Through Christ's great love for us, he became one with us. As he became part of humanity, we became parts of Christ's body. We see this happening to a small degree between humans: people become one, to the degree that they love one another. Thus an individual's loss or gain, their grief or joy, their ignorance or knowledge, and even their guilt or righteousness, are all suffered or enjoyed by their family and friends, to the degree that they've become one in love. But Jesus is God, and God is love. In his perfect love for us he became perfectly one with us, as only God himself, as only love itself can.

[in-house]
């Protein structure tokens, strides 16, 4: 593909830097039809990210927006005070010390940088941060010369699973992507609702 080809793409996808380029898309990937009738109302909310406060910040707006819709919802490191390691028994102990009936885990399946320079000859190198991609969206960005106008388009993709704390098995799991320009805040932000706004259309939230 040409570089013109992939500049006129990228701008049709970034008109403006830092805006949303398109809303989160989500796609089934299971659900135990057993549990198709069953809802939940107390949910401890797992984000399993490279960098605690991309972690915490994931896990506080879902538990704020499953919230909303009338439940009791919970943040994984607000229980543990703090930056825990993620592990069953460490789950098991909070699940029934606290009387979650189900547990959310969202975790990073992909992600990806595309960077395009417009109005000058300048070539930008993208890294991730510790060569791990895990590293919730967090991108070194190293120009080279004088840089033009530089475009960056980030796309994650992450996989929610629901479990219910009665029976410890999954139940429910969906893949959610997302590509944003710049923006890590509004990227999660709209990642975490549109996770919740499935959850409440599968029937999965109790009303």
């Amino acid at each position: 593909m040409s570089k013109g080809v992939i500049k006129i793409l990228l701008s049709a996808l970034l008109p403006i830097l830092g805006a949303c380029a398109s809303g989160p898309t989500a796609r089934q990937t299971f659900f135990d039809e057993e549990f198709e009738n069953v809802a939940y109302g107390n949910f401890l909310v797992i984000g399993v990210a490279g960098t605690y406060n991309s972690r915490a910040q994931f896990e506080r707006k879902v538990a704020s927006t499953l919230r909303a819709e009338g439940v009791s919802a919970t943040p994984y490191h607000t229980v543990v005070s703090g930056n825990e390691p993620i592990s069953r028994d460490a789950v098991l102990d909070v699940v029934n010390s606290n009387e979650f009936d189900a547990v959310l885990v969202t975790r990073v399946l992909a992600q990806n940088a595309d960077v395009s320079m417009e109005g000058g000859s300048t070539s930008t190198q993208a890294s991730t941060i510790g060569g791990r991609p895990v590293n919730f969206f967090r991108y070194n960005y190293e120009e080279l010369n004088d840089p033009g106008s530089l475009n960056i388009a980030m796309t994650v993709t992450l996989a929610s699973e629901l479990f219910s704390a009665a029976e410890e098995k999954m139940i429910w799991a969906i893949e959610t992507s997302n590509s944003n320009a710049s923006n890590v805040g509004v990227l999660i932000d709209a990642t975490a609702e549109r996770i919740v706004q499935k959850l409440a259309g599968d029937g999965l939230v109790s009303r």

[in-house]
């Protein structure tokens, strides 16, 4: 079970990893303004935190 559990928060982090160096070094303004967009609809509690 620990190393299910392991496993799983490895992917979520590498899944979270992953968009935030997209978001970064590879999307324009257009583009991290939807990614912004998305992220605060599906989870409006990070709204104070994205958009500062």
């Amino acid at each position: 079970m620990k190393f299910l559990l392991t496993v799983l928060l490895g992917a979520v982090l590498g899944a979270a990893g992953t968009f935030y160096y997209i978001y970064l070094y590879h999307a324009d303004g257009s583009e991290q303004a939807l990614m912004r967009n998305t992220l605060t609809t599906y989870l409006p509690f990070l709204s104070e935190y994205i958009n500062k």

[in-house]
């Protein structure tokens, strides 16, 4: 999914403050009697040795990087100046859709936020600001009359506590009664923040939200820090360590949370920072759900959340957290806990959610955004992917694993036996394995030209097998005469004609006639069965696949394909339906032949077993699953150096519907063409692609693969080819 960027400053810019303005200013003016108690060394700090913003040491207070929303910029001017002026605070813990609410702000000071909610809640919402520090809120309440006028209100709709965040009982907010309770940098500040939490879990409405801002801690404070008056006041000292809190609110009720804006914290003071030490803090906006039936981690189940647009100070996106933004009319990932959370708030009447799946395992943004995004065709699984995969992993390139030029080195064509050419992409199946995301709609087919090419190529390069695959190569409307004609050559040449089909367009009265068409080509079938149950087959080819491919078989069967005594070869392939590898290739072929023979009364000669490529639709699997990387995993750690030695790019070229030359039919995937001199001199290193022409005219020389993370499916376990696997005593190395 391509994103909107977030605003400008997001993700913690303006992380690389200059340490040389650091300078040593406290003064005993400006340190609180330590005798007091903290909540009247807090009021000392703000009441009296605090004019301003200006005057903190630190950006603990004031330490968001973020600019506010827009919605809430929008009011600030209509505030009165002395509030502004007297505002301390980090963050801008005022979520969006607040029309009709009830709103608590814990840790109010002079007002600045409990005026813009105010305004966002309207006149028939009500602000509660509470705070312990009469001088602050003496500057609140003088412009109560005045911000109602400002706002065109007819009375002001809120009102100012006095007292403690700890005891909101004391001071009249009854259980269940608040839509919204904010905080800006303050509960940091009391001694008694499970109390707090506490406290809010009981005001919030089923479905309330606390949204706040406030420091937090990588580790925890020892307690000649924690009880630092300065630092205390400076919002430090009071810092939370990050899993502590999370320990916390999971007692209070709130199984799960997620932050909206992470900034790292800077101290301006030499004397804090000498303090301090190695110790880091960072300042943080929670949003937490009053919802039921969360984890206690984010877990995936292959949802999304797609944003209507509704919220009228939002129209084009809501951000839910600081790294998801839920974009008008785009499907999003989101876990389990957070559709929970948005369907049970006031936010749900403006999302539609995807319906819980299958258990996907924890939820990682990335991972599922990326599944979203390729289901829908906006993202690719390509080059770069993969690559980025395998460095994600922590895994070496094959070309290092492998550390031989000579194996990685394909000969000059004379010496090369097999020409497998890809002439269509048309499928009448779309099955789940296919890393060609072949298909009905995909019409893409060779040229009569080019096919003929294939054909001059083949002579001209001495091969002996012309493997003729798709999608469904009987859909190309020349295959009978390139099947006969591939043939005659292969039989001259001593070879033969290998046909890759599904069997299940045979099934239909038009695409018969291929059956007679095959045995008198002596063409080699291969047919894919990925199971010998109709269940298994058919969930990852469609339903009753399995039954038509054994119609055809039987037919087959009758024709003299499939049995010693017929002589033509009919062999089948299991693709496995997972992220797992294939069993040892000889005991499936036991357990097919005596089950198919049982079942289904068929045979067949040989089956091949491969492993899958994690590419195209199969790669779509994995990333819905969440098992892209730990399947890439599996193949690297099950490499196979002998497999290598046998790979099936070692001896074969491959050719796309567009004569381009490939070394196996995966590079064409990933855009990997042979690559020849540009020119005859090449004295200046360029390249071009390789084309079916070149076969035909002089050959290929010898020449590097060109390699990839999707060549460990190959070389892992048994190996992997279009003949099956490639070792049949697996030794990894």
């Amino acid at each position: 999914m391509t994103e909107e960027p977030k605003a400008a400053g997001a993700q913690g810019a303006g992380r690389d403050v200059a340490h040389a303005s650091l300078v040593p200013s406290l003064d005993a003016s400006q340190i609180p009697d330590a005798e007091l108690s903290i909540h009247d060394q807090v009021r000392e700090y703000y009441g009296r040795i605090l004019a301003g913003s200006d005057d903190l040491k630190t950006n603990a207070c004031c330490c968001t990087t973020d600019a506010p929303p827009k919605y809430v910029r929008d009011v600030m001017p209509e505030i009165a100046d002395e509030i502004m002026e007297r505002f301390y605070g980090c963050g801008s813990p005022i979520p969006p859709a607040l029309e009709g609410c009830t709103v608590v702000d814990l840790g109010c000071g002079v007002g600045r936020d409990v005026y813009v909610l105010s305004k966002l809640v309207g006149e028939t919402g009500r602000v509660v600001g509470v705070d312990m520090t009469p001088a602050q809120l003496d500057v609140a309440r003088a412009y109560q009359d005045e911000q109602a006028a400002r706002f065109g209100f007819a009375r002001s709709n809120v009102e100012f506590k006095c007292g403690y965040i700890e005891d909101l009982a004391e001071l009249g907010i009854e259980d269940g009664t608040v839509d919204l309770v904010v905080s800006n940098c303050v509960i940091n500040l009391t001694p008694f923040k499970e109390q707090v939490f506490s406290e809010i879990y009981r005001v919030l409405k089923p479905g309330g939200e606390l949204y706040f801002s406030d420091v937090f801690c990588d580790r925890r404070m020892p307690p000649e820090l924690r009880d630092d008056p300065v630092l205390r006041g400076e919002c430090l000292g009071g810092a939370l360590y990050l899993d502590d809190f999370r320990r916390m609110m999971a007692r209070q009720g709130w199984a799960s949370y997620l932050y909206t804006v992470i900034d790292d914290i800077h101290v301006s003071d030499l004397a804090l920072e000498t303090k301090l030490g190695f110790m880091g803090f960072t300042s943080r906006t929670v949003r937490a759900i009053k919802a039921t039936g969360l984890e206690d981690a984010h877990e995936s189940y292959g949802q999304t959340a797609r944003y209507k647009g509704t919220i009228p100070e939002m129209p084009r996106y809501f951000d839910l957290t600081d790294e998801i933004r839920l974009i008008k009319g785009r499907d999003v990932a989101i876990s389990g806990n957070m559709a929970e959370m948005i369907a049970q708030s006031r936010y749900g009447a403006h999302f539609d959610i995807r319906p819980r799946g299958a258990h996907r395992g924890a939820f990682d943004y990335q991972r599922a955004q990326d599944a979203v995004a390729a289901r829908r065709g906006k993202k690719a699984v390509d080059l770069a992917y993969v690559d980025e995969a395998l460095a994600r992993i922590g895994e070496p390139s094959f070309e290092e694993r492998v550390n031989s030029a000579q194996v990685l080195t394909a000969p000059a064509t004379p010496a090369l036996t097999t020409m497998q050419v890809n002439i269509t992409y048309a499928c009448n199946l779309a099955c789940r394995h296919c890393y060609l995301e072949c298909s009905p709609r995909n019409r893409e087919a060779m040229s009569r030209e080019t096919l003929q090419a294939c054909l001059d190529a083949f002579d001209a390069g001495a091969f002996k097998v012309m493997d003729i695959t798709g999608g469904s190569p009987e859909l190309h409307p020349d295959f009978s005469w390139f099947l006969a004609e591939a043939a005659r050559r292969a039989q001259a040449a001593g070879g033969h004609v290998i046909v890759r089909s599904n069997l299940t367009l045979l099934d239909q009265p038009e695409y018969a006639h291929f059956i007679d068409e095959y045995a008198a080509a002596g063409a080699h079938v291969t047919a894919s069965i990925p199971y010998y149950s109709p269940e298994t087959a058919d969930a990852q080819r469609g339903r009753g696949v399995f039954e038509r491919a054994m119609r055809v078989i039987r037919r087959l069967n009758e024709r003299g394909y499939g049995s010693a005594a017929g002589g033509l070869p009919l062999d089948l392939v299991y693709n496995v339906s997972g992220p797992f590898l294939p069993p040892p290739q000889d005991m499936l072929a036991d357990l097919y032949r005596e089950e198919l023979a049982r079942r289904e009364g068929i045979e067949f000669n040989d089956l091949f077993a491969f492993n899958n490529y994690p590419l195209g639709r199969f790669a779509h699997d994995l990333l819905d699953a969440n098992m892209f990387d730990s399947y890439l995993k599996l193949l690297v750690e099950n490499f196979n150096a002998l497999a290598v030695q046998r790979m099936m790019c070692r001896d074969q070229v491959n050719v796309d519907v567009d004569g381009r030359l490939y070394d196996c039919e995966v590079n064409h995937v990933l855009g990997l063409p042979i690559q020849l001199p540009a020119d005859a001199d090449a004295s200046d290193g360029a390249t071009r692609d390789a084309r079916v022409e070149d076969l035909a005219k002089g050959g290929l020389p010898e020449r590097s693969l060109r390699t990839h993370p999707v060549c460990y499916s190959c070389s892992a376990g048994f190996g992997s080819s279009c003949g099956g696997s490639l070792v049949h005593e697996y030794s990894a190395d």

In being united with us, he took upon himself all our sins and its consequences, and was crucified. Because of his perfect love for us, the transfer of our sins is also perfect: we truly bear them no more, as if we had never sinned. Conversely, Christ truly carried our sins, and became truly sinful for us. There on the cross, he suffered all of sin's consequences. He was pierced for our transgressions, and crushed for our iniquities. The infinite separation from God that was our due was laid upon him, and he cried out, "My God, my God, why have you forsaken me?" God himself had never before experienced this separation - this sundering of his own being - because the Trinity had existed without sin in perfect fellowship. No human has ever experienced it, because Jesus took it upon himself instead. The fullness of Christ's passion is therefore incomprehensible to us and incomparable to any of our experiences.